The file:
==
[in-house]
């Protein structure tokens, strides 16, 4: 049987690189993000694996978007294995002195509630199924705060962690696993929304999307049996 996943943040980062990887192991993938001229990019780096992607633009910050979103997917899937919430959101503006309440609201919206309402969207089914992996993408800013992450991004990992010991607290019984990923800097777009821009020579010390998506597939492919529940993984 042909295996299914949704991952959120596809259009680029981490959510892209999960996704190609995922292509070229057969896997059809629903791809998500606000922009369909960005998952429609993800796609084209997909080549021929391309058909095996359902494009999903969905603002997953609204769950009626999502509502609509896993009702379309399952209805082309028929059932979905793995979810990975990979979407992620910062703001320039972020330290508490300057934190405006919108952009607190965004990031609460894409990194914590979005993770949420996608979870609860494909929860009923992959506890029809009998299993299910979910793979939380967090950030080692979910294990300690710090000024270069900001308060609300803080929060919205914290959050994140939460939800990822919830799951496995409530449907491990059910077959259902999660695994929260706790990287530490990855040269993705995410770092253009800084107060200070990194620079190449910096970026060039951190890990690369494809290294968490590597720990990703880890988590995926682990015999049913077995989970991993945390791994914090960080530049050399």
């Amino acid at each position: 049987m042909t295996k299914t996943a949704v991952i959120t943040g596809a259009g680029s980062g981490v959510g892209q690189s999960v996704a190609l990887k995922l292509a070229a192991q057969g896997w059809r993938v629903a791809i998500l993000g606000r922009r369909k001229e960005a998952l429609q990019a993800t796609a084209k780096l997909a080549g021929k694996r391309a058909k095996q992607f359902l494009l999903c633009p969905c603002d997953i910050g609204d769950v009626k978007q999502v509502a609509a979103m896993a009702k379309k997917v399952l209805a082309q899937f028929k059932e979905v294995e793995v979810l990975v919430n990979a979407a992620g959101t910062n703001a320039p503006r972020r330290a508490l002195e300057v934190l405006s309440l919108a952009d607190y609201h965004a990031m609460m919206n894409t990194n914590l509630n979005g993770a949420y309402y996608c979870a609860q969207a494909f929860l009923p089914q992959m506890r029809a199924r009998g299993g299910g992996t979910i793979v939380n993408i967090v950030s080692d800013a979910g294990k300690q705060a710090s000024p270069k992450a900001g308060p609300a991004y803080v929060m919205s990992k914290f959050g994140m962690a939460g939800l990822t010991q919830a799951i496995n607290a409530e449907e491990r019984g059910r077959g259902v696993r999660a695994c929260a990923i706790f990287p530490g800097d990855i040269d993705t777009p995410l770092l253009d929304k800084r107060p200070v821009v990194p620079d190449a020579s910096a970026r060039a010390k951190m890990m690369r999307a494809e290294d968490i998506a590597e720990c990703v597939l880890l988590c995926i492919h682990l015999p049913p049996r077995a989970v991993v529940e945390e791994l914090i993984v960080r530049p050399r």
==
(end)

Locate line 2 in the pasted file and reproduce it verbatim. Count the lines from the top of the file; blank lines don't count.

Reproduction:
């Protein structure tokens, strides 16, 4: 049987690189993000694996978007294995002195509630199924705060962690696993929304999307049996 996943943040980062990887192991993938001229990019780096992607633009910050979103997917899937919430959101503006309440609201919206309402969207089914992996993408800013992450991004990992010991607290019984990923800097777009821009020579010390998506597939492919529940993984 042909295996299914949704991952959120596809259009680029981490959510892209999960996704190609995922292509070229057969896997059809629903791809998500606000922009369909960005998952429609993800796609084209997909080549021929391309058909095996359902494009999903969905603002997953609204769950009626999502509502609509896993009702379309399952209805082309028929059932979905793995979810990975990979979407992620910062703001320039972020330290508490300057934190405006919108952009607190965004990031609460894409990194914590979005993770949420996608979870609860494909929860009923992959506890029809009998299993299910979910793979939380967090950030080692979910294990300690710090000024270069900001308060609300803080929060919205914290959050994140939460939800990822919830799951496995409530449907491990059910077959259902999660695994929260706790990287530490990855040269993705995410770092253009800084107060200070990194620079190449910096970026060039951190890990690369494809290294968490590597720990990703880890988590995926682990015999049913077995989970991993945390791994914090960080530049050399």